Web Tools Applied to Teaching

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I came across this guide offering 20 Web tools that can be used to empower teaching and learning.  It is a great resource for EFL/ESL teachers.

http://issuu.com/anamariacult/docs/webtoolsappliedtoteaching

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About Steve Yuen

I am a Professor Emeritus of Instructional Technology and Design at The University of Southern Mississippi in Hattiesburg, Mississippi, United States.
This entry was posted in Technology Integration, Web 2.0 and tagged , , , , . Bookmark the permalink.

4 Responses to Web Tools Applied to Teaching

  1. yes the tools are really good and useful. thanks for posting 😀

  2. It sounds OK however I think the creative aspect of education is more important, rather than the game playing. In using technology educators can fall into the trap of encouraging passive learning, this is great if you want the student to be passive, ie I class computer games as passive, but the creative aspect needs to be encouraged, because education allow people to create beautiful things.

  3. Ahu says:

    There is a good selection of technology tools provided in the attractively-formatted article. Tricks and tips, now this is starting to sound worrisome, for using these technologies is also provided. Upon reading the comments for this article, I would have to agree with “share the knack” regarding the creative and active element in education, particularly language education, as a form of communication and expression. Language is alive, which suggests that too much recording, posting, and sharing of language data which is asynchronous defeats the purpose of language to a certain degree and also creates an artificial environment for its creation.

    As with many other technologies, several of these platforms attempt to foster learner contribution through the use of computers, but simply end up replacing the recipient/audience with a machine rather than a human being endowed with emotion, able to respond, and interested in participating.

    If a language education class is failing to meet its objectives, certain steps should be taken BEFORE turning to technology as an answer:
    1) are the objectives reasonable, clearly communicated, agreeable to all participants?
    2) is the classroom environment and teaching style conducive to language learning and expression?
    3) is the creative act being inspired or only required? What methods could be better used to motivate and reward students?

    If the answers to these questions suggest that computer mediated, or technology enhanced, learning may be useful, but all means incorporate it. However, remember that technology’s most effective role is in the publication/dissemination portion of the communication process, and that personal interaction should not be sacrificed.

  4. sirui says:

    The rapid development of technology and web technology does offer much more tools for assisting language learning. These new webtools are fun, free, easy to access to, and more interactive. They have widen the whole learning environment to anywhere that has Internet access. Such flexible learning tools and environment provided by web technology should be well-compared and developed. The 20 webtools selected here are best for language teaching and learning, with more emphasis on learning side. Each webtool has its advantage in any of the four aspects of language learning. Being an English teacher before, I understand that for students, combination of the four different aspects of English learning is quite important but not an easy thing to accomplish.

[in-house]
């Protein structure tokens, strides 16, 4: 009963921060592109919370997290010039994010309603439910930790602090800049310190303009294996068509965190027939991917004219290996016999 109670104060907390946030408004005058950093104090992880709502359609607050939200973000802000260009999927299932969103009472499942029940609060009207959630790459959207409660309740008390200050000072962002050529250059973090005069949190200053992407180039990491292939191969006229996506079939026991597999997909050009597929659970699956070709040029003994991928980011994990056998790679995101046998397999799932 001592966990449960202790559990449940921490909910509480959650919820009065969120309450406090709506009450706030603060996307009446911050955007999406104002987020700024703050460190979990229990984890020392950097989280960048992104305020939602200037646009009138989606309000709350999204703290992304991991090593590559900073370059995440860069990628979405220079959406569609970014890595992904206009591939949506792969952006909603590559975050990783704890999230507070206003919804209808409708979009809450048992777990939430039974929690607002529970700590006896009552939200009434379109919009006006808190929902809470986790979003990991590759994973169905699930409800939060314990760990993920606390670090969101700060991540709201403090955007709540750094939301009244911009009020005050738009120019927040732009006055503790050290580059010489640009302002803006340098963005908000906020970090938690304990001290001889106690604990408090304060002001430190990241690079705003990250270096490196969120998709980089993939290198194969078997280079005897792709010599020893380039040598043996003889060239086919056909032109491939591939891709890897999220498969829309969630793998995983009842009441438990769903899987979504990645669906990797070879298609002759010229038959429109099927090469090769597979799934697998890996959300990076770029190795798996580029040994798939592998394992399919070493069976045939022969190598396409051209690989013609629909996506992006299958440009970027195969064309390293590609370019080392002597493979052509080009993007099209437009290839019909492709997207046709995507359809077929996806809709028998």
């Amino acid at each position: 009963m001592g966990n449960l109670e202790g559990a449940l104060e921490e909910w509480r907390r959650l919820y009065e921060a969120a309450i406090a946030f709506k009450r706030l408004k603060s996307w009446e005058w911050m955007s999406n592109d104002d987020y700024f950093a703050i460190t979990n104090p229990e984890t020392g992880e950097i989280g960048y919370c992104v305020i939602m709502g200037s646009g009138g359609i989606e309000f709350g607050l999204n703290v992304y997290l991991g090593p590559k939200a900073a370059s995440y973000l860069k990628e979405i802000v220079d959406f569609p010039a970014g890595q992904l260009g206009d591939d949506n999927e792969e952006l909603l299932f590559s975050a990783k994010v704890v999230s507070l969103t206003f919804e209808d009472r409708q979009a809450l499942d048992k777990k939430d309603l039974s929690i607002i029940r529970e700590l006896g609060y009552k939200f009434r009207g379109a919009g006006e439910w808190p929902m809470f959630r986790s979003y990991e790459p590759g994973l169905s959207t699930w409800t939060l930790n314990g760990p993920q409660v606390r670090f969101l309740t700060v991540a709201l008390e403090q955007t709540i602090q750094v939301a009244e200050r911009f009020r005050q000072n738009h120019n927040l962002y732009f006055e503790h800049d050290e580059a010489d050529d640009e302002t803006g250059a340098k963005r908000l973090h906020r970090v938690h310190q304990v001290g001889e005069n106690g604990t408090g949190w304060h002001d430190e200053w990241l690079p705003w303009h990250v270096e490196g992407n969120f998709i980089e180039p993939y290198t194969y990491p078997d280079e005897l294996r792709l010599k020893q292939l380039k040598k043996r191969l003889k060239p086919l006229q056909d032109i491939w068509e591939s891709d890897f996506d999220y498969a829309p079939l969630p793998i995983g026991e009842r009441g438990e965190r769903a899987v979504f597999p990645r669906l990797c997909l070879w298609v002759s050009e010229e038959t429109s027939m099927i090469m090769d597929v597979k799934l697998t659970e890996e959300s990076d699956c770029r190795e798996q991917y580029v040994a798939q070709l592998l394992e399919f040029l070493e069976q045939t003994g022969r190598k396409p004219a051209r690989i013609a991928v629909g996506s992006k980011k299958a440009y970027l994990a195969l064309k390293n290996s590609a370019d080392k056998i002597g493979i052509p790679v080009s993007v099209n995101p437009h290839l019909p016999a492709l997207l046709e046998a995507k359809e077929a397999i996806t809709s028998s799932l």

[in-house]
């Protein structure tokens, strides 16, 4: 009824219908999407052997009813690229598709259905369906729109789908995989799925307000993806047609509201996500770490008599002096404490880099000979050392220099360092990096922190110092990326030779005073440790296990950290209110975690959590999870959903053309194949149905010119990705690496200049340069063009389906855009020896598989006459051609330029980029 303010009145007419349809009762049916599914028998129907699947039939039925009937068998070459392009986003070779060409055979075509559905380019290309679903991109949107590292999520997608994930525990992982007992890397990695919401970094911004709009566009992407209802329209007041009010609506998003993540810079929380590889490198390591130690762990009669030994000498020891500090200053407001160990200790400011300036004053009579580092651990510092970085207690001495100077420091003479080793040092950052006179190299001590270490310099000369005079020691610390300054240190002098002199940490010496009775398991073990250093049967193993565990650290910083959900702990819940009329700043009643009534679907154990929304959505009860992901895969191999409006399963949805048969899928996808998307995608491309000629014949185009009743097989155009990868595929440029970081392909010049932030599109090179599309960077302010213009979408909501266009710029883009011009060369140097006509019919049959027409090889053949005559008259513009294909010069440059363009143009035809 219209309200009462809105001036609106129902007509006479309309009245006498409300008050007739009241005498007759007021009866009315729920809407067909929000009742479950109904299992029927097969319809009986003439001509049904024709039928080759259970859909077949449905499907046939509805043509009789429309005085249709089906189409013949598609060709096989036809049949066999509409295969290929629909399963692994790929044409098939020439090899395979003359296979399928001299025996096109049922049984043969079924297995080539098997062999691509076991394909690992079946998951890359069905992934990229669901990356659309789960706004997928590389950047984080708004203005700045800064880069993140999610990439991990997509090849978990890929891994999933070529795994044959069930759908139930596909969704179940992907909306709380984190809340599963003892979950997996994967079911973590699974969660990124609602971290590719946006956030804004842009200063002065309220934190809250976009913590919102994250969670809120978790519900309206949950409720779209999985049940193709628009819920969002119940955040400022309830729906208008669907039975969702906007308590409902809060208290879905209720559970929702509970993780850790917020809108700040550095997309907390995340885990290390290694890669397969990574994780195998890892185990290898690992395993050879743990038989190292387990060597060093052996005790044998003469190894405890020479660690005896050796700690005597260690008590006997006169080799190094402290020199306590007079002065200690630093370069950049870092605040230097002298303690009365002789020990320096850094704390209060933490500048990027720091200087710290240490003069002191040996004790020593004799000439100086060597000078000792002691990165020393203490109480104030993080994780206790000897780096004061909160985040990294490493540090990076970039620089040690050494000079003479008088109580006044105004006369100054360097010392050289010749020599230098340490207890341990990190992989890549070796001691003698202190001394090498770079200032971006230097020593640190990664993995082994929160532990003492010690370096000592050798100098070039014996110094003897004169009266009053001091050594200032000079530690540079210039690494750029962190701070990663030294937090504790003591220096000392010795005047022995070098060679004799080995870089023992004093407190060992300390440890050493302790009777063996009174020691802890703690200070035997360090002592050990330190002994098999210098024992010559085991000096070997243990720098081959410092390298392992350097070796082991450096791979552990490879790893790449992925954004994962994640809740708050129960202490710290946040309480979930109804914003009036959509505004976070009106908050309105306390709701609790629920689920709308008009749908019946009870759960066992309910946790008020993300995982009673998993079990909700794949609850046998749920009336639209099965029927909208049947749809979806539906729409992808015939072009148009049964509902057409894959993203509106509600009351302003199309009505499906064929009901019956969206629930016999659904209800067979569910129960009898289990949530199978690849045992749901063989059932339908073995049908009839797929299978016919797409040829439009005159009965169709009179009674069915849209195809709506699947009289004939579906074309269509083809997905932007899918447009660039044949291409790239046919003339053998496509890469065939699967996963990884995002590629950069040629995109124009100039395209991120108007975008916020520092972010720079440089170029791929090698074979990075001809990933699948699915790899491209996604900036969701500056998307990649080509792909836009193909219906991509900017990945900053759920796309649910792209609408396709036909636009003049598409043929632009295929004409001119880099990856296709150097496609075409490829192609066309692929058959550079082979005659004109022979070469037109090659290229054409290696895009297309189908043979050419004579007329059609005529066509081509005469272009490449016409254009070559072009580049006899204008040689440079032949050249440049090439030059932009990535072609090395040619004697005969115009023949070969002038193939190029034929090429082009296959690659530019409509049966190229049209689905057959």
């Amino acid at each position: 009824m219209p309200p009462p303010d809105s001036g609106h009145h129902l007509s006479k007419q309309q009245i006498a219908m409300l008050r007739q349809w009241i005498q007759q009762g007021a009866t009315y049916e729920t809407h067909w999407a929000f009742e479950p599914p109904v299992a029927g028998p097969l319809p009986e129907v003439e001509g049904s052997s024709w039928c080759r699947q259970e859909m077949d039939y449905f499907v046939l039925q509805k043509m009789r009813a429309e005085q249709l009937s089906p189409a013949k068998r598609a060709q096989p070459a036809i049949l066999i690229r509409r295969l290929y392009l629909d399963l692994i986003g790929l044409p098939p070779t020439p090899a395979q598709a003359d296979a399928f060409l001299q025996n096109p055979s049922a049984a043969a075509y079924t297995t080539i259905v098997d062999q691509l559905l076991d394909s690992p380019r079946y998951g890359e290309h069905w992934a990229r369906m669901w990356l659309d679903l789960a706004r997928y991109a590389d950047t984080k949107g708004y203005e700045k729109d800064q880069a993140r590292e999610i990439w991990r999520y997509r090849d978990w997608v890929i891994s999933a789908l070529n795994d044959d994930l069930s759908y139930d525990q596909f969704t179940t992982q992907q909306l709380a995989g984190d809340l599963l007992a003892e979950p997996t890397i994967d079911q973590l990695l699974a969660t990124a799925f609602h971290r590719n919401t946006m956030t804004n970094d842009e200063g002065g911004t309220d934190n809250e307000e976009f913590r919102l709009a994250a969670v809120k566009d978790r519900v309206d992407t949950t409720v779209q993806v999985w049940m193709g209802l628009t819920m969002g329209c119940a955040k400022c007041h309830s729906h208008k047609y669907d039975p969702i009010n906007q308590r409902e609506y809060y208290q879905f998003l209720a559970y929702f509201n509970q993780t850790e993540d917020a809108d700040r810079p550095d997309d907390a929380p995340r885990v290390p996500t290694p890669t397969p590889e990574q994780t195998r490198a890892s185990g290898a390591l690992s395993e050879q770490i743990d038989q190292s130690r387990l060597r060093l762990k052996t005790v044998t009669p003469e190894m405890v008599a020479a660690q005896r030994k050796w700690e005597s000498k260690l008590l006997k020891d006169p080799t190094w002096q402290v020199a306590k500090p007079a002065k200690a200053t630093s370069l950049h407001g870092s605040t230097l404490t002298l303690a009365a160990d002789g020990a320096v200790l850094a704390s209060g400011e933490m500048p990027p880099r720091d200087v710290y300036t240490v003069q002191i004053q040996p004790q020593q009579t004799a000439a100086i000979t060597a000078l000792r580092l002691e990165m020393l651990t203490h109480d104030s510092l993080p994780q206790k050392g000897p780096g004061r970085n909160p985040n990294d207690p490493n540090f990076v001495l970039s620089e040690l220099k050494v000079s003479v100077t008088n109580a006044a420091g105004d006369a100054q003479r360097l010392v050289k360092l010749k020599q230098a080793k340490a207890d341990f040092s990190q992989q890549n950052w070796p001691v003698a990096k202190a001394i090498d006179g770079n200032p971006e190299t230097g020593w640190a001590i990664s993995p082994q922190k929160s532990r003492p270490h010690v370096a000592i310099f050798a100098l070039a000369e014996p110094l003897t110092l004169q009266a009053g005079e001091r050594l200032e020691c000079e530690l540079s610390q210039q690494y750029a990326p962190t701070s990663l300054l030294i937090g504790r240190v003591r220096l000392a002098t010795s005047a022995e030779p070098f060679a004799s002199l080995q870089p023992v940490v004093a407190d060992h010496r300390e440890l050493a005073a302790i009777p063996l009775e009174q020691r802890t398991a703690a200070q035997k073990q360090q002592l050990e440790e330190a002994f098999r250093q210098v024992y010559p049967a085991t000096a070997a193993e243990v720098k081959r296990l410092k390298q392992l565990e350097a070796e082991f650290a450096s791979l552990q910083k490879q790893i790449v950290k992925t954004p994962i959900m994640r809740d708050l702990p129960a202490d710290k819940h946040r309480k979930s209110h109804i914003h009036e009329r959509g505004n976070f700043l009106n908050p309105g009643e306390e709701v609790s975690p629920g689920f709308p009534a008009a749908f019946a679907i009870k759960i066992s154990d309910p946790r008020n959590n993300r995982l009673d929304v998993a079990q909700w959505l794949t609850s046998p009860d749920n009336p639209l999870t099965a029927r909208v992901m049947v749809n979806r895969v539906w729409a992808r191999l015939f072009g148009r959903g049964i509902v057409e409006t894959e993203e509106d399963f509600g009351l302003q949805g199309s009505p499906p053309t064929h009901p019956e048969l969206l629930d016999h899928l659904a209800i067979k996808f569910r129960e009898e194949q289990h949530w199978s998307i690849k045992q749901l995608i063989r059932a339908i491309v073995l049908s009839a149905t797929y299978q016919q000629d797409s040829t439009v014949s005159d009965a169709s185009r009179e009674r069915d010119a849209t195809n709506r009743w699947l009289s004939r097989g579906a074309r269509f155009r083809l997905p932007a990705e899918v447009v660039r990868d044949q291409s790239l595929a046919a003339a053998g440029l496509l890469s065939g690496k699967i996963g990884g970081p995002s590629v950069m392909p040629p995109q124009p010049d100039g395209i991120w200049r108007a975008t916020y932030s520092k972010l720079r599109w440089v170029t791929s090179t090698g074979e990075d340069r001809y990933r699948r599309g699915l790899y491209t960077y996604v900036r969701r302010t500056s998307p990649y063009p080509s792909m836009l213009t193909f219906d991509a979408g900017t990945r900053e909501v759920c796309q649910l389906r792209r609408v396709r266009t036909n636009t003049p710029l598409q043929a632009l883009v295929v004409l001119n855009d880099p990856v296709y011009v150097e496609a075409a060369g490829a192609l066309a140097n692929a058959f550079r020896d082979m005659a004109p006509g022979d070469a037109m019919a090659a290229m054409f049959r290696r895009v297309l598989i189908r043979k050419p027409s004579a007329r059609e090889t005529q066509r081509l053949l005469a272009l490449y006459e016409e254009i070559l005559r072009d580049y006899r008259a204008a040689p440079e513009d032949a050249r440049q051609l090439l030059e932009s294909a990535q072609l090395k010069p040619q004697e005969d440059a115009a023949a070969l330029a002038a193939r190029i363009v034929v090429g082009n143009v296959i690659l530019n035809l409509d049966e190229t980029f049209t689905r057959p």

Among the 20 tools, I think GOANIMATE is similar to FUZZWICH. Using simple and easy-operation animation to assist language learning is really amazaing, especially for language beginners. Previous, teaching and learning new words and vocabulary of a language is always the tough start for learners. Bunch of words need to memorize without concrete context helping understanding. However, in our Web 2.0 time, webtool could solve this problem. With cute cartoon and animation learning environment, words and vocabulary have been embedded into real language context, which is quite crucial for helping language adaptation. Students could easily locate their vocabulary in the real usage of language, without worrying that learning and using are separated. The other cool point of combing animation with language learning is the interaction. Creating language context on teachers’ side is responsible for students’ primary understanding of the usage of word or idiom; while at the same time, animation could also be created by students themselves or required by teachers to play a role of checking out what has been mastered and how students apply the knowledge to to real context based on their own understanding.

    I like the post, and I like all of these 20 webtools. Although some of them are not adaptable for all language learning situation, they still deserve the important role in language learning. Language learning is a comprehensive process, we cannot separate the four parts, listening, speaking, reading and writing. But during the learning courses, teachers and learners do can emphasize on different parts in different learning phases by applying those webtools.

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